"When racing is canceled for the winter in Western Canada because of inclement weather, those stables go to the Fair Grounds. Thats crazy. Send reps from Southern California up there, let them spend a little money, wine and dine these guys, and bring them to California. The myth was that out-of-town trainers couldnt win in California. Trainers like Stanley Hough and others who came here in the 80s got their clocks cleaned because they were racing against guys like (Charlie) Whittingham and Lazaro (Barrera). Im not saying its easy, because today youd have to race against guys like Baffert, Mandella and McAnally, and I dont want to trivialize our racing. Its still tough. But the guys who came here before got the idea that they didnt fit, and because of that, they didnt come back.
"The bottom line is, (Jerry) Hollendorfer fits. Hes got 160 horses. Why doesnt he have a 35-horse string in Southern California? It wouldnt deplete his stable. I can see stables going from Eastern Canada to Louisiana, but going from Western Canada makes no sense. But we have no one from California representing us in these areas. We used to have people in California all the time from Churchill Downs and Keeneland. Who did we lose to Kentucky? Christopher Speckert, Murray Johnson, Michael Stidham and strings of horses from Baffert and Lukas. We have no problem racing there. Why is nobody coming here? Its not the weather. The purses are great. Somebody has to show them a condition book, show them where their horses fit, show them that in the winter, the money is here."
OK, lets say new outfits come to California. Where will they be stabled?
"Once Hollywood Parks stable area is refurbished, and if area tracks Hollywood, Santa Anita, Del Mar, Fairplex, San Luis Rey Downs dont battle with one another, we could accommodate new stables," Silverstein said. "If an alliance is formed and there are 3,200 horses but room for only 1,800 (at Santa Anita), theres nothing in Southern California that cant be worked out. There used to be a problem with workmens comp being too expensive here. Now the rest of the countrys caught up with us.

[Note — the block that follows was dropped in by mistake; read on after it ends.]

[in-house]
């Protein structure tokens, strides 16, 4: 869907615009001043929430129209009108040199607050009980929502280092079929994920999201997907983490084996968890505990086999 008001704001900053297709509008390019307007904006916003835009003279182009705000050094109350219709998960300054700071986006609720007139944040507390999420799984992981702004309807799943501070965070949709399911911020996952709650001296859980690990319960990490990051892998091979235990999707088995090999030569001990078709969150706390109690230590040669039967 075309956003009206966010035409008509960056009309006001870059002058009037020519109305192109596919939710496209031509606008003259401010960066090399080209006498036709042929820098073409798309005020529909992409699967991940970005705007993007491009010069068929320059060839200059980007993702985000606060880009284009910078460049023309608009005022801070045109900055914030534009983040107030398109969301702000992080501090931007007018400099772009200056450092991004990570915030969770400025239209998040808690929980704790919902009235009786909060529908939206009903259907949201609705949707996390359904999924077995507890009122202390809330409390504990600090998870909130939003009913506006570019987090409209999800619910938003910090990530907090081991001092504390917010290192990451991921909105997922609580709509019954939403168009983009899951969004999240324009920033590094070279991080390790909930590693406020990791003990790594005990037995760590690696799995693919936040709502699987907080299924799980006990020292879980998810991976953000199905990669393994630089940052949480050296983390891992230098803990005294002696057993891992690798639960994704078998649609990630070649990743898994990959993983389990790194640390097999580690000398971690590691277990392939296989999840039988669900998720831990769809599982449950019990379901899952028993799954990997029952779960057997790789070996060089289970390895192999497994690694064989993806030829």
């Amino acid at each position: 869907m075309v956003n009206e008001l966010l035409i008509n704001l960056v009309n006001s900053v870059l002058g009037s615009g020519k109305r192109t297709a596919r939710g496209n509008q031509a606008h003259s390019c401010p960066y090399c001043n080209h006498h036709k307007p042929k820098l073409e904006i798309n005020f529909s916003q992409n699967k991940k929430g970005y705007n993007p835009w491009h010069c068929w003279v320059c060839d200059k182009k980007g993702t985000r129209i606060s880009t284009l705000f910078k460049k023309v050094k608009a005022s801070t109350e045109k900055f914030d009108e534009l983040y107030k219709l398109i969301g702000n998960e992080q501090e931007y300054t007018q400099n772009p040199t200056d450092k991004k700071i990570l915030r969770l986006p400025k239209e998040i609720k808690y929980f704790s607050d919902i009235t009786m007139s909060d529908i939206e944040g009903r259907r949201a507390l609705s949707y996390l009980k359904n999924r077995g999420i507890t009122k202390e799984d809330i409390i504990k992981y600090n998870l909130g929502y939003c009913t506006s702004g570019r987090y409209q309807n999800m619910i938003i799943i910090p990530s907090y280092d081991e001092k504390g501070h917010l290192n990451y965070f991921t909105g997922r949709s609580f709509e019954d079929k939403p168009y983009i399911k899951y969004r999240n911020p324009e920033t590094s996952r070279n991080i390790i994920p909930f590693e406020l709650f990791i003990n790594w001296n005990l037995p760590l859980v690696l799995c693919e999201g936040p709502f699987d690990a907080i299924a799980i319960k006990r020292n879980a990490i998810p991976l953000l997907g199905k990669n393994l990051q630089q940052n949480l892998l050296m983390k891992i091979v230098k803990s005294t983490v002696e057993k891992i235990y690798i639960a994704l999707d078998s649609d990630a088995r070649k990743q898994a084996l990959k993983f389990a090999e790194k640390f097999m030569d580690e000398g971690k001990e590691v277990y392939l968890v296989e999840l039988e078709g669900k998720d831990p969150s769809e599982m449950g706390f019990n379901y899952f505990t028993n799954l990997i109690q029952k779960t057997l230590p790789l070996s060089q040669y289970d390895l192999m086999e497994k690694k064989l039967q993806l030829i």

"But this thinking that agents are killing racing is preposterous. Whats killing racing is no horses. Take a look at Hollywood (the show business industry), where the top agencies handle the top stars. They dont stop making movies because they cant get Mel Gibson. You get John Travolta. Same thing here. You dont enter a race because you cant get McCarron. You get Solis.
"We have great jockeys. We have great trainers. We have great owners. What we need are great horses."
Kent Desormeauxs 23-month-old son, Jacob, born deaf, had a second operation Jan.3 that could enable him to hear. The first was unsuccessful. "The internal device doctors put in Jacobs skull was supposed to last a lifetime, but after five weeks and after everything was supposed to be all healed, it didnt work and we had to start all over again, redo the surgery, take out the internal device and put in a new one," Desormeaux said. "Now we have that long, long wait again to find out if he can hear. What gives me hope is that they havent proven he cant hear yet through the device." . . . Neil Drysdale expects promising 3-year-old filly Freeforracing to run again later this year. The trainer says impressive turf winner Live Your Dreams will get a break and return for 3-year-old filly grass stakes. There are no plans to try the daughter of Mt. Livermore on the dirt. The Drysdale-trained Hawksley Hill, second in the Breeders Cup Mile in 1998 and 1999, is nominated to the $1 million Duty Free at 1 1/8 miles on the turf in Dubai on March 24 . . . Pat Valenzuela, eligible to reapply for a riding license on Feb. 11 after a years suspension, wont have trouble getting mounts. "Somebody will ride him," one horseman said. "They always do." . . . Eoin Harty is back in Dubai, where he will train his 3-year-olds, including Breeders Cup Juvenile third-place finisher Street Cry, for the Triple Crown. "They wont have any Kentucky Derby prep races in the United States," the former Baffert assistant said.